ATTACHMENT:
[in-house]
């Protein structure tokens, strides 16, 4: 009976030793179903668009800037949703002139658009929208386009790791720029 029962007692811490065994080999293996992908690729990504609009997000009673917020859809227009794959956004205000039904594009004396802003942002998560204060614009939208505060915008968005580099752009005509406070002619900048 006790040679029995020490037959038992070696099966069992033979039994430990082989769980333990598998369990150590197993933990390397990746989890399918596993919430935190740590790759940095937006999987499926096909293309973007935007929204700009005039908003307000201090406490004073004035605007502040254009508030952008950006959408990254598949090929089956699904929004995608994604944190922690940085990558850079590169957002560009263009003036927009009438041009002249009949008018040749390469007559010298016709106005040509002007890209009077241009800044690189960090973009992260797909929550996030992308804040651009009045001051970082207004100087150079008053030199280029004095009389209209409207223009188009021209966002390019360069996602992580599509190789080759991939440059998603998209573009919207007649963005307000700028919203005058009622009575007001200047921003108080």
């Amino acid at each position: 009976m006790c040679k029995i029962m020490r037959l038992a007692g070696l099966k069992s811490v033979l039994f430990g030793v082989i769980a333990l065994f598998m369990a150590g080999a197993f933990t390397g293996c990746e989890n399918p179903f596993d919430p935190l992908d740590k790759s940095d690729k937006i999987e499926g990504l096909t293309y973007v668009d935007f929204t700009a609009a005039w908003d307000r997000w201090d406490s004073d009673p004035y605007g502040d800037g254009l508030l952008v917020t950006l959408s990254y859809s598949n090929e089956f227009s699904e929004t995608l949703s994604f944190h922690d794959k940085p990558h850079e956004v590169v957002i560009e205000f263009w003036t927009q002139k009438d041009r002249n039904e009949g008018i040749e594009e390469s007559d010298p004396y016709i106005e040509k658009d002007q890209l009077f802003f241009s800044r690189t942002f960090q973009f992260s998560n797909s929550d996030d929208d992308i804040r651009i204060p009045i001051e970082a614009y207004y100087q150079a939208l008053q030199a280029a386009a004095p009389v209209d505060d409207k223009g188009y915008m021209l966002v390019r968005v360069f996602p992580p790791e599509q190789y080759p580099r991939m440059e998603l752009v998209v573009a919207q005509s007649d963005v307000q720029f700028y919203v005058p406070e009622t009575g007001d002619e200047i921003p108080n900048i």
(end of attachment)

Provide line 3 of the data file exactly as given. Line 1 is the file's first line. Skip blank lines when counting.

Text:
């Amino acid at each position: 009976m006790c040679k029995i029962m020490r037959l038992a007692g070696l099966k069992s811490v033979l039994f430990g030793v082989i769980a333990l065994f598998m369990a150590g080999a197993f933990t390397g293996c990746e989890n399918p179903f596993d919430p935190l992908d740590k790759s940095d690729k937006i999987e499926g990504l096909t293309y973007v668009d935007f929204t700009a609009a005039w908003d307000r997000w201090d406490s004073d009673p004035y605007g502040d800037g254009l508030l952008v917020t950006l959408s990254y859809s598949n090929e089956f227009s699904e929004t995608l949703s994604f944190h922690d794959k940085p990558h850079e956004v590169v957002i560009e205000f263009w003036t927009q002139k009438d041009r002249n039904e009949g008018i040749e594009e390469s007559d010298p004396y016709i106005e040509k658009d002007q890209l009077f802003f241009s800044r690189t942002f960090q973009f992260s998560n797909s929550d996030d929208d992308i804040r651009i204060p009045i001051e970082a614009y207004y100087q150079a939208l008053q030199a280029a386009a004095p009389v209209d505060d409207k223009g188009y915008m021209l966002v390019r968005v360069f996602p992580p790791e599509q190789y080759p580099r991939m440059e998603l752009v998209v573009a919207q005509s007649d963005v307000q720029f700028y919203v005058p406070e009622t009575g007001d002619e200047i921003p108080n900048i």